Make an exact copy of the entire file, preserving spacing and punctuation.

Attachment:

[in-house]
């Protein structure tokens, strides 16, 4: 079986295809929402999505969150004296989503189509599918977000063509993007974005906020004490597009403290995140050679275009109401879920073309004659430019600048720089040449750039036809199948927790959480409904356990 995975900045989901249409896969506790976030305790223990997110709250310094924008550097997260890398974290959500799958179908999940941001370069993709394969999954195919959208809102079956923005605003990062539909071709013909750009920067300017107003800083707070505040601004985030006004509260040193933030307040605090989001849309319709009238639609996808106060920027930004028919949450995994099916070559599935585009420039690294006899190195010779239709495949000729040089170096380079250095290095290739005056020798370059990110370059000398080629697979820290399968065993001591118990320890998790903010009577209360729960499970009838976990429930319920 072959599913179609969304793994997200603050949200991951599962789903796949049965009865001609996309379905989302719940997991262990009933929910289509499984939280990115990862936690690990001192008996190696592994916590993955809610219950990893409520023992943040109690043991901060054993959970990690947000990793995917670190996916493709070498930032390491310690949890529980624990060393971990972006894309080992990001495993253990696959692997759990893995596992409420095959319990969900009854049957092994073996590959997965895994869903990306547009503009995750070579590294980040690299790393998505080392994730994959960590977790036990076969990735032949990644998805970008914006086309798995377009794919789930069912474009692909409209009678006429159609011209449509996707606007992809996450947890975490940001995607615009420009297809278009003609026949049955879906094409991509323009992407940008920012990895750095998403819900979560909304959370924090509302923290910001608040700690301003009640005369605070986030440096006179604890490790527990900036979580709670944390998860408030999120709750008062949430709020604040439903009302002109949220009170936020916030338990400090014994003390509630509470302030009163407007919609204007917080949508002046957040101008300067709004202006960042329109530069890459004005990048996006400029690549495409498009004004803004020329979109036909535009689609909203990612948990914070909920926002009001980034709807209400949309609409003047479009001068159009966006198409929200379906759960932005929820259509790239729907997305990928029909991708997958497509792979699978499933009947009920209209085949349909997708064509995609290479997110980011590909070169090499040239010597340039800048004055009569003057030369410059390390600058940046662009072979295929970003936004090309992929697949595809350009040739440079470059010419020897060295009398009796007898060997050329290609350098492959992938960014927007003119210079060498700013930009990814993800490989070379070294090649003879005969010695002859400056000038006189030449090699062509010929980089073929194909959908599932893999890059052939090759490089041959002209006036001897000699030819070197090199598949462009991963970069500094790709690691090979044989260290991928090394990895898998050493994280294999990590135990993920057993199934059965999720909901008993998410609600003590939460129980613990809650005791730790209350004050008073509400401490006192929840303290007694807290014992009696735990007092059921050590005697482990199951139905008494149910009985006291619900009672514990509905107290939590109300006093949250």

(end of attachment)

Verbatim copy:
[in-house]
């Protein structure tokens, strides 16, 4: 079986295809929402999505969150004296989503189509599918977000063509993007974005906020004490597009403290995140050679275009109401879920073309004659430019600048720089040449750039036809199948927790959480409904356990 995975900045989901249409896969506790976030305790223990997110709250310094924008550097997260890398974290959500799958179908999940941001370069993709394969999954195919959208809102079956923005605003990062539909071709013909750009920067300017107003800083707070505040601004985030006004509260040193933030307040605090989001849309319709009238639609996808106060920027930004028919949450995994099916070559599935585009420039690294006899190195010779239709495949000729040089170096380079250095290095290739005056020798370059990110370059000398080629697979820290399968065993001591118990320890998790903010009577209360729960499970009838976990429930319920 072959599913179609969304793994997200603050949200991951599962789903796949049965009865001609996309379905989302719940997991262990009933929910289509499984939280990115990862936690690990001192008996190696592994916590993955809610219950990893409520023992943040109690043991901060054993959970990690947000990793995917670190996916493709070498930032390491310690949890529980624990060393971990972006894309080992990001495993253990696959692997759990893995596992409420095959319990969900009854049957092994073996590959997965895994869903990306547009503009995750070579590294980040690299790393998505080392994730994959960590977790036990076969990735032949990644998805970008914006086309798995377009794919789930069912474009692909409209009678006429159609011209449509996707606007992809996450947890975490940001995607615009420009297809278009003609026949049955879906094409991509323009992407940008920012990895750095998403819900979560909304959370924090509302923290910001608040700690301003009640005369605070986030440096006179604890490790527990900036979580709670944390998860408030999120709750008062949430709020604040439903009302002109949220009170936020916030338990400090014994003390509630509470302030009163407007919609204007917080949508002046957040101008300067709004202006960042329109530069890459004005990048996006400029690549495409498009004004803004020329979109036909535009689609909203990612948990914070909920926002009001980034709807209400949309609409003047479009001068159009966006198409929200379906759960932005929820259509790239729907997305990928029909991708997958497509792979699978499933009947009920209209085949349909997708064509995609290479997110980011590909070169090499040239010597340039800048004055009569003057030369410059390390600058940046662009072979295929970003936004090309992929697949595809350009040739440079470059010419020897060295009398009796007898060997050329290609350098492959992938960014927007003119210079060498700013930009990814993800490989070379070294090649003879005969010695002859400056000038006189030449090699062509010929980089073929194909959908599932893999890059052939090759490089041959002209006036001897000699030819070197090199598949462009991963970069500094790709690691090979044989260290991928090394990895898998050493994280294999990590135990993920057993199934059965999720909901008993998410609600003590939460129980613990809650005791730790209350004050008073509400401490006192929840303290007694807290014992009696735990007092059921050590005697482990199951139905008494149910009985006291619900009672514990509905107290939590109300006093949250």